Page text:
May 27, 2010

Yesterday I went to BOOK EXPO AMERICA (their caps, not mine) at the Javits Center on New York’s still-undeveloped West Side. (I was working as Governor Hugh Carey’s speech writer when the center opened thirty [sic] years ago and wrote his remarks for the inaugural event–something to the effect that in another generation, this area will be unrecognizable. Guess what? It hasn’t changed a bit. Maybe in another thirty years, which won’t much matter to me, since I’ll be dead and gone.) Where was I? On, yeah, BOOK EXPO. Last time I was there was with my second novel,”Hour of the Cat,” which followed my first novel by eight years. I was at a signing booth. There was a long line in front of me. I was shocked and delighted. All these people for me, I thought. My fans. How wonderful. I had no idea. Then the volunteer assigned to help me with the signing explained that the line was actually the immense, endless overflow, extending down several booths, of people waiting for Donald Trump. Yes, the world’s biggest self-promoter, gas bag and real estate pimp. Several of those in line were kind enough to ask me to autograph a copy of my galley. This year, though the Donald wasn’t in sight, I went filled with a kind of dread about the death of reading, print, the book. I pictured a convention center with about six or seven sorry souls, deflated remnants of the baby boom generation, who were there because of forced retirement and nowhere else to go. But the place was full. There were lots of people who looked as though they’d been born after the presidency of George Bush, Sr. The headline in today’s NYT’s mentions “Anxiety Amid the Chatter.” But what I encountered was enthusiasm, passion, excitement. People still love books. They love to read. They want to meet authors. Many of them want to write books of their own and be published. I signed galleys. There were actually people who’d read some of my other books (and, no, they weren’t relatives). We talked. It was fun. I enjoyed it. When I left, I walked through the baking heat to Bryant Park, behind the NYPL. I drank a bottle of water. It tasted great. As my Uncle Joe O’Brien (he was the night clerk at the George Washington Hotel on Lexington Avenue and makes an appearance in “Hour of the Cat”) was fond of saying, “Dontcha know, kiddo, life is fulla surprises.”


  1. The Donald may not have been at Book Expo this year, but that other pimp, Sarah Ferguson, was peddling her new series of children’s books. Gimme a break! Bet she charged at least a buck-fifty for her autograph. It’s good to know that print books are not dead. Last weekend I prowled around The Strand with dozens of other print-heads who would undoubtedly agree.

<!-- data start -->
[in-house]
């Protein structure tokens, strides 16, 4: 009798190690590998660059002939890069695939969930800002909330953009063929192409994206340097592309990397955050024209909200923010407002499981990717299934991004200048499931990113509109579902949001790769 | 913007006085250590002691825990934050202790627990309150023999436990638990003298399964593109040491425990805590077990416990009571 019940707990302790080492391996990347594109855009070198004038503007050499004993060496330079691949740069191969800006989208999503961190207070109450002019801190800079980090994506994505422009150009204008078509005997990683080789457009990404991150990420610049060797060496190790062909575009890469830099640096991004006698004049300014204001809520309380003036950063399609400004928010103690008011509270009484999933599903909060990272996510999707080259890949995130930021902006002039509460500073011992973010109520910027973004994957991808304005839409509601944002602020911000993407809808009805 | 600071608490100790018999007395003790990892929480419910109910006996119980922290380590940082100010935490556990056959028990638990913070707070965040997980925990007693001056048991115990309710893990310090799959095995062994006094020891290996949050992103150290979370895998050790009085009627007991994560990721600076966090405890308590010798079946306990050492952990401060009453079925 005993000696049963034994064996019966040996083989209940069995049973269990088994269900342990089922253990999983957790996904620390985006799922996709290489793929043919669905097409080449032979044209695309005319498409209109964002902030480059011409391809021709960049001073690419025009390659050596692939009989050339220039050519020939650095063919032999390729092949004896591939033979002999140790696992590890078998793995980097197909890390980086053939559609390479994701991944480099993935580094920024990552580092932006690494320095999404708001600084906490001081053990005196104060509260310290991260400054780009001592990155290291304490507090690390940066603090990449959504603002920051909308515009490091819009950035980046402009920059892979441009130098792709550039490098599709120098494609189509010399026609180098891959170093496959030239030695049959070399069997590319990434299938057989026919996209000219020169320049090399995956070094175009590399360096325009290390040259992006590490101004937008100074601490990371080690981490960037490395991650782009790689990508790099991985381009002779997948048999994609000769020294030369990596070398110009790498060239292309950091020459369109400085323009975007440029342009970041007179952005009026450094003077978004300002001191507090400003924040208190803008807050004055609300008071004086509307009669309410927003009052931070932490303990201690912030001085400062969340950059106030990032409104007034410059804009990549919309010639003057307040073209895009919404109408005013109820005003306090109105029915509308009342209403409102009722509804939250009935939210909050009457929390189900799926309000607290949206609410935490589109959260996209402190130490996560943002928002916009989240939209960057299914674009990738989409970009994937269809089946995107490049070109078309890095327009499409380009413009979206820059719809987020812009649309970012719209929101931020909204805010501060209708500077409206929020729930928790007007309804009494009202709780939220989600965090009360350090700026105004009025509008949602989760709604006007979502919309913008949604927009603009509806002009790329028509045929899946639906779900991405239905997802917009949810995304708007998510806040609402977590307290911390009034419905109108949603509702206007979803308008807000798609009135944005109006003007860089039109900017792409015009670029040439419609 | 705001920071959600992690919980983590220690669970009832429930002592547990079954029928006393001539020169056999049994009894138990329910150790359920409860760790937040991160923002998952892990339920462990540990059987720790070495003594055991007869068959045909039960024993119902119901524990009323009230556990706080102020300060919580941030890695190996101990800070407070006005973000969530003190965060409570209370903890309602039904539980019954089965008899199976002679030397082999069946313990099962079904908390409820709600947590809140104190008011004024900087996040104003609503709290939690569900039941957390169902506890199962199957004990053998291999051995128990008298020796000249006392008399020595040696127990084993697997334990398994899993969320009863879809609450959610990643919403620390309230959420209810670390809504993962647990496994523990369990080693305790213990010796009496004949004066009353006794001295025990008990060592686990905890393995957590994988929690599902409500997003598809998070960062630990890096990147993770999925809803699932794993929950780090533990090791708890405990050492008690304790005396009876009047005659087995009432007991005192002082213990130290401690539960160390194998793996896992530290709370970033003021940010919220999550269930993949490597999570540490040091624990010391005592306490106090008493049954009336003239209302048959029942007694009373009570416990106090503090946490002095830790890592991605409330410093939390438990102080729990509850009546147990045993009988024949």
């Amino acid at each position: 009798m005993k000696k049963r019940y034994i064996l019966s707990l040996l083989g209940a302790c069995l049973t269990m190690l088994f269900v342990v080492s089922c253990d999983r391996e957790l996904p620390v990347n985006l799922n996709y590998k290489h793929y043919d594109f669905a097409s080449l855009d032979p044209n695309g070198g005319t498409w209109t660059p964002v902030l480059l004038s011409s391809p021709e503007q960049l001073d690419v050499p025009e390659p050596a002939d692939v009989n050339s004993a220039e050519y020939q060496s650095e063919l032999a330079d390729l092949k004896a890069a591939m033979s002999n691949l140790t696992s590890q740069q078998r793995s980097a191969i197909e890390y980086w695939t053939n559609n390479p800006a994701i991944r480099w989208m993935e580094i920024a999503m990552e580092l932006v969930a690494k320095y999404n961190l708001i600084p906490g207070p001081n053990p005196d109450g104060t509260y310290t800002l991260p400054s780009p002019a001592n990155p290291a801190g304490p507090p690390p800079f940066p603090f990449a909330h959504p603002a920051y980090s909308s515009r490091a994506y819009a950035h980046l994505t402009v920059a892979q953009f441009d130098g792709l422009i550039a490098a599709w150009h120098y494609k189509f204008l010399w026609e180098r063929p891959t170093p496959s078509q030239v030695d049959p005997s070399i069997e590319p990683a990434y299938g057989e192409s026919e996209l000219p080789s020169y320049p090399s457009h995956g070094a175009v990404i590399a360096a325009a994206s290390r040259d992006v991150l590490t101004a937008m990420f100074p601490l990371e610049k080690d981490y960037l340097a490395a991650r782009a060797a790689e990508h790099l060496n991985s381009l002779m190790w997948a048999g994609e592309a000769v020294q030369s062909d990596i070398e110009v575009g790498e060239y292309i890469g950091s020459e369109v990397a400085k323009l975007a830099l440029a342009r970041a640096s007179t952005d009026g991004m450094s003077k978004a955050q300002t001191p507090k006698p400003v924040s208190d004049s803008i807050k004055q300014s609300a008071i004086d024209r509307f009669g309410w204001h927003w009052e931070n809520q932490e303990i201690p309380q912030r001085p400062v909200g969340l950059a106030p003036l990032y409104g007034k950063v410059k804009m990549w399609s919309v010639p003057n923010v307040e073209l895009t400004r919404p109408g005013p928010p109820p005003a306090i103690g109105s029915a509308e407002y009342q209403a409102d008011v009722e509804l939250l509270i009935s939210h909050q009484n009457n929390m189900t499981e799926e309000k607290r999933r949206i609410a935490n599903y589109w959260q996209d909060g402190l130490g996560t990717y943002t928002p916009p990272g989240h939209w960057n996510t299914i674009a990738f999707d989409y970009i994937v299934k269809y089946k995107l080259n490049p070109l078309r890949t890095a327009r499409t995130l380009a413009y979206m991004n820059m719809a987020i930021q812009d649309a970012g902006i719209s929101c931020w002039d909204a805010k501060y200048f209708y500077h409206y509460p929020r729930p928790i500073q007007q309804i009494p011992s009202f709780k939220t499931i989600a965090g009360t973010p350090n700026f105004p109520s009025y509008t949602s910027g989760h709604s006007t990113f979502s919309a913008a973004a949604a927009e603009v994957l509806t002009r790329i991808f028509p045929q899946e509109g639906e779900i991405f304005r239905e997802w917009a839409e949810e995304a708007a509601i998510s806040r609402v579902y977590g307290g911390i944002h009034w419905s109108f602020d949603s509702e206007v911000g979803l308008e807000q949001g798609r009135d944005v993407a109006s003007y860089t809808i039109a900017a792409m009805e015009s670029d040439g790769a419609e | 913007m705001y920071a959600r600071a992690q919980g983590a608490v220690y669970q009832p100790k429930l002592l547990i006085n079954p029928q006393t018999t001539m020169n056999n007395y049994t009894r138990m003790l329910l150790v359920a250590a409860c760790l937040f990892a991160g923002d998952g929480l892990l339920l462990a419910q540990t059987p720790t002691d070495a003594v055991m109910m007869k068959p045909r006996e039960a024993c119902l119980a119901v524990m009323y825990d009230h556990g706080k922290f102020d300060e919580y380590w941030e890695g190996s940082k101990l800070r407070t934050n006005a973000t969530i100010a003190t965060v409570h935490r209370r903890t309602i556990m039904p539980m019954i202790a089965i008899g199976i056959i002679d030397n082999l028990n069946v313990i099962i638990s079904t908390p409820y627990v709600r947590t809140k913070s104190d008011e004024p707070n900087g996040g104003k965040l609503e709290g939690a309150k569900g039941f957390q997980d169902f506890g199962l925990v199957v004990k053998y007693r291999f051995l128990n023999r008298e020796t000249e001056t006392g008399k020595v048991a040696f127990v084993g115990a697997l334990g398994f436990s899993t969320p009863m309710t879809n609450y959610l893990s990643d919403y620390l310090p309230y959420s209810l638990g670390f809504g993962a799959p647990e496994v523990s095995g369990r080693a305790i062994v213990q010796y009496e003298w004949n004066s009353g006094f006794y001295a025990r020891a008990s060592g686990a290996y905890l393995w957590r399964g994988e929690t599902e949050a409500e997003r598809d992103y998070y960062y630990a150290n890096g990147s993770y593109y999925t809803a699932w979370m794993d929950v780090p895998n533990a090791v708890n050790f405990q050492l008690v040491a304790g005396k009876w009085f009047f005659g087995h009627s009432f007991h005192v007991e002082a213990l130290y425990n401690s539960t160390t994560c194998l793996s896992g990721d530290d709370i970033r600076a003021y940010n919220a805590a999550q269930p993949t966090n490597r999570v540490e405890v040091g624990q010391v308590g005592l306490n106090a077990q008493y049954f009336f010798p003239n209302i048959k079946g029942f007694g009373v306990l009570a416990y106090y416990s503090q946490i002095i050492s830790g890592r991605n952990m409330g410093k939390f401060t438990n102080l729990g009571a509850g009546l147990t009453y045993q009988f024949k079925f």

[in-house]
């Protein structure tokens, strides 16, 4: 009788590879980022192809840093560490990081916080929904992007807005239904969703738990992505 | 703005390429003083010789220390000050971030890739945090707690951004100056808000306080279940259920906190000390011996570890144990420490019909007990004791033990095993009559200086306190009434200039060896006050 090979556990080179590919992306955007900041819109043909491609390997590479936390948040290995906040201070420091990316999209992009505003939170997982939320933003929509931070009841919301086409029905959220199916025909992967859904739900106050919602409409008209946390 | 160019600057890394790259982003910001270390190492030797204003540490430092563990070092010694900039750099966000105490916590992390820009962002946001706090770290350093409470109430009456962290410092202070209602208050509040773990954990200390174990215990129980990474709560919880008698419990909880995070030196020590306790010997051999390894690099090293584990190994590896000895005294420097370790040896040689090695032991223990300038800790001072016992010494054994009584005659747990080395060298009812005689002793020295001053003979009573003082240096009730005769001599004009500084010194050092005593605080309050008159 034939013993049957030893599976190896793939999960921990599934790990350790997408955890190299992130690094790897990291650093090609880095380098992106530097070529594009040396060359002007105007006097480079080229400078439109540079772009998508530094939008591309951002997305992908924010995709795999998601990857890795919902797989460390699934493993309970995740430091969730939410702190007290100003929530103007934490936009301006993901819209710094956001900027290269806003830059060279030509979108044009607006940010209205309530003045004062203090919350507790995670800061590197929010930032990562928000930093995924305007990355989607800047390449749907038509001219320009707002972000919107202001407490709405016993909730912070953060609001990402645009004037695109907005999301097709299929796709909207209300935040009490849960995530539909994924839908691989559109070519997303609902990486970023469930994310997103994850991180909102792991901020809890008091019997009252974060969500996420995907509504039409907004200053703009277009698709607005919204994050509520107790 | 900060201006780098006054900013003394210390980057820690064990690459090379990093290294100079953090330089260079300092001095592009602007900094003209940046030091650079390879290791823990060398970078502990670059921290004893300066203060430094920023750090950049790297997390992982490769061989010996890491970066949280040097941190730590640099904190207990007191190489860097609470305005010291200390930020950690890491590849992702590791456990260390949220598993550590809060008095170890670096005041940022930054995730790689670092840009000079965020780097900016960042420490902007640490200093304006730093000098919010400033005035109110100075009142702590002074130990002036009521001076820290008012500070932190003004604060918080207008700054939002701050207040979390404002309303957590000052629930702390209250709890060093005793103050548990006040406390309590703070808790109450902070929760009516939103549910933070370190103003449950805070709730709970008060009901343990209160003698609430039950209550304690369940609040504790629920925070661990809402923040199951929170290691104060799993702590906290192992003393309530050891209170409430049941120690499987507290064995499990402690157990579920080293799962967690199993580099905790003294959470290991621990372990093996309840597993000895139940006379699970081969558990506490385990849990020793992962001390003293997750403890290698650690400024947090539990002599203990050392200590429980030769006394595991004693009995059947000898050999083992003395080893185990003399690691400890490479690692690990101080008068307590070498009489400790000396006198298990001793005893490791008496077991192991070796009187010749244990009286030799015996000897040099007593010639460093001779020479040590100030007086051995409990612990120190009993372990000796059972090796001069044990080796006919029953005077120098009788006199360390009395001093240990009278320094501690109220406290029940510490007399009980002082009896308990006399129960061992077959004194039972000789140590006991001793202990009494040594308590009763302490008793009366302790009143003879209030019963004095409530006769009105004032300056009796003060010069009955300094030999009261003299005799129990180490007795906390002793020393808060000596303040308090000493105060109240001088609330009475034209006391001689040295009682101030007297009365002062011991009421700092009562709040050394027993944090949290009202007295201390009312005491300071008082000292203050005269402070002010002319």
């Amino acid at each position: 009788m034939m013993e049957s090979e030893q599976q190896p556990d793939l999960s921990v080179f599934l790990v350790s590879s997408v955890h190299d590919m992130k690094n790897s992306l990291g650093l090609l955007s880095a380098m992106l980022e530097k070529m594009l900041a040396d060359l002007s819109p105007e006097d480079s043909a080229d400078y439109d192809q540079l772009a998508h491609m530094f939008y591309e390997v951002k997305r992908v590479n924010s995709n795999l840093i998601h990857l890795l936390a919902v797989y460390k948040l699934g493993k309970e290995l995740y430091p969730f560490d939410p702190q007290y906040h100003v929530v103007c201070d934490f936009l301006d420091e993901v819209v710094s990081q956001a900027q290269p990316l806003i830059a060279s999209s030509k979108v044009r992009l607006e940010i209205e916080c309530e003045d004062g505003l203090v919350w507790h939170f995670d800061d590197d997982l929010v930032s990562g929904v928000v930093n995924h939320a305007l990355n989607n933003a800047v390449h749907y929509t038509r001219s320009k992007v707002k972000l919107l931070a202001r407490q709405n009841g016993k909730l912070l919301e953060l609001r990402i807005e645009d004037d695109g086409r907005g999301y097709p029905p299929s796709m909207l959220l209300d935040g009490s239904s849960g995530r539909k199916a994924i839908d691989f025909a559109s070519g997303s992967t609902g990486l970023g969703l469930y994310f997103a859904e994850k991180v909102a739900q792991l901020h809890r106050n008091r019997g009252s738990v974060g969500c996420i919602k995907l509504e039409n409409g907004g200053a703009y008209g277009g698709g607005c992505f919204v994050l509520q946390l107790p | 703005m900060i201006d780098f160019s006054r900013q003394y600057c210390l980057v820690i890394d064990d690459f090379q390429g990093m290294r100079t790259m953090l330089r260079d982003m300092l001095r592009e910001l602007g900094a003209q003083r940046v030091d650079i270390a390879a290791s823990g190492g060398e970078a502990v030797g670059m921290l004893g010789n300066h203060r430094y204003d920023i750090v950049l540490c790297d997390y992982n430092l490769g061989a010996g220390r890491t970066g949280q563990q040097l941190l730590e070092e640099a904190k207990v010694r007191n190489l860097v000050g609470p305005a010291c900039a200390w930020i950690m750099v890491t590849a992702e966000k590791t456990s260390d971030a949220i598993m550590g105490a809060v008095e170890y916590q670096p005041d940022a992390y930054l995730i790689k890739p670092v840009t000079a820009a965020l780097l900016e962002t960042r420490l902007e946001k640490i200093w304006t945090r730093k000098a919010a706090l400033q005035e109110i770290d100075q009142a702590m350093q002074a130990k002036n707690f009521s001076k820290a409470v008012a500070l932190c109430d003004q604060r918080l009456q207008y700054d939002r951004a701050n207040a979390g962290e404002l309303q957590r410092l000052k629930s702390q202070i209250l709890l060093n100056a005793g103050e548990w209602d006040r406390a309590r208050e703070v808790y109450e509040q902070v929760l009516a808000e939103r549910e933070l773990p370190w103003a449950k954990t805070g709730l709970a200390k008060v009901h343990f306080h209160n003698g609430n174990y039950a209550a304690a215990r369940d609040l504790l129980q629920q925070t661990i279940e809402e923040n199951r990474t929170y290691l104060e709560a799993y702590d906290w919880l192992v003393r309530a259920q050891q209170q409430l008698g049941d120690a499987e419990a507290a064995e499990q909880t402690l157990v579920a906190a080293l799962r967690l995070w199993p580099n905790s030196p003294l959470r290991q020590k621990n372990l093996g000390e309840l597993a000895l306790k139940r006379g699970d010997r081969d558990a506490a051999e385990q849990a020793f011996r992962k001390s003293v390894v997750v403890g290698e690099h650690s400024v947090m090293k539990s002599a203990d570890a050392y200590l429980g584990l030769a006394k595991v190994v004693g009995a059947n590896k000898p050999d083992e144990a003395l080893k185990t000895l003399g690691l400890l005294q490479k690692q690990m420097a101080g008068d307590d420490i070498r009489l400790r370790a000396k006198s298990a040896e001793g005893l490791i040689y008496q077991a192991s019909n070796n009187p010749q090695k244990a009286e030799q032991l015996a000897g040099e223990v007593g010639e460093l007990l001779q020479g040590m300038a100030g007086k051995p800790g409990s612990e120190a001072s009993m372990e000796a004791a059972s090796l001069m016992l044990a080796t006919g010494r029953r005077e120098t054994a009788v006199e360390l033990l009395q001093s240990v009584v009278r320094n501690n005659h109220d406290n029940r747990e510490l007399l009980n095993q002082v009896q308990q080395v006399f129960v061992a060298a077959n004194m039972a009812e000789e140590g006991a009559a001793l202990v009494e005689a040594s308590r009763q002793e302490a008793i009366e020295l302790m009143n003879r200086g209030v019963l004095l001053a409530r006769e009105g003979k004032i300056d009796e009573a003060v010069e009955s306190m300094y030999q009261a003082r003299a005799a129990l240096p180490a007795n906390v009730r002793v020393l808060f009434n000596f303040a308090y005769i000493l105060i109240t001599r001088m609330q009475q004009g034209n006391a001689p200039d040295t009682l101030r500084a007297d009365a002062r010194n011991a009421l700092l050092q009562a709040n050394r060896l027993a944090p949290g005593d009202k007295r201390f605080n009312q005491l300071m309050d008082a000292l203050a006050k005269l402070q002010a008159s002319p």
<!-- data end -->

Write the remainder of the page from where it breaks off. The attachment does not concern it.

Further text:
Regarding the area around the Javits Center, I would disagree. Had you walked about five blocks south along the river, you would have found yourself in the beautifully landscaped Hudson River Park…rolling lawns, stone sculpture, roses and honeysuckle in bloom, sea spray. Ahhhh…. I ride my bike there at sunset, and it’s the best part of my day.

  2. Mirable dictu, somebody is reading my blog! Is this possible? Who is this Linda Mann? And what do I have to do to get her to continue to read my blog? Yes, Sarah Ferguson was this year’s celebrity/hustler/resident pseudo-writer –it wouldn’t be an Expo without one (and is there anyone who believes for a second she writes a single word of those books?); but, still, the real story for me were the numbers of people (and not just dottering, ink-stained wretches the likes of yours truly) who continue to care about print. As to the Far (West) Side, I’m delighted to learn of Ms. Mann’s breeze-rich, sea-sprayed cycling expeditions (and if I were she, I’d be careful about inhaling the bottom-of-the-harbor residues carried in that spray) along the fringe of the Hudson–yet, to date, that strip of green is the exception, not the rule. The landscape (as opposed to the seascape) remains as it was: bleak, forlorn, depressing. (Don’t get me wrong. A part of me is attracted to places like this, unprettified, gritty and real, the fast-disappearing remnant of the old industrial city. I’m not against its redevelopment. But it would be nice [for a change] to see a process of rebuilding that incorporated elements of what exists and doesn’t just encourage the reproduction of those bloated Trumpian monoliths that line the West Side Highway. I’m not holding my breath.)

  3. Kind of fun, isn’t it, this blogging stuff?!

  4. Hey Peter,

    Great website—and blog! I’ve been there when it comes to benefiting from the backwash of another writer’s line. Years ago, a bunch of us sold all sorts of books down in Oxford, Mississippi because of a line waiting for autographs from Wendell Berry (talk about gasbags!). It made me think that publishers should prevail upon their big sellers to have warm-up writers at readings.

    By the way, Ms. Mann makes a good point about Sarah Ferguson. How in the world does this individual qualify as a writer, not to mention the keynote speaker at a major publishing event? Because someone ghosted a couple of children’s books for her? The more we degrade ourselves as a profession, the less seriously people will take us.

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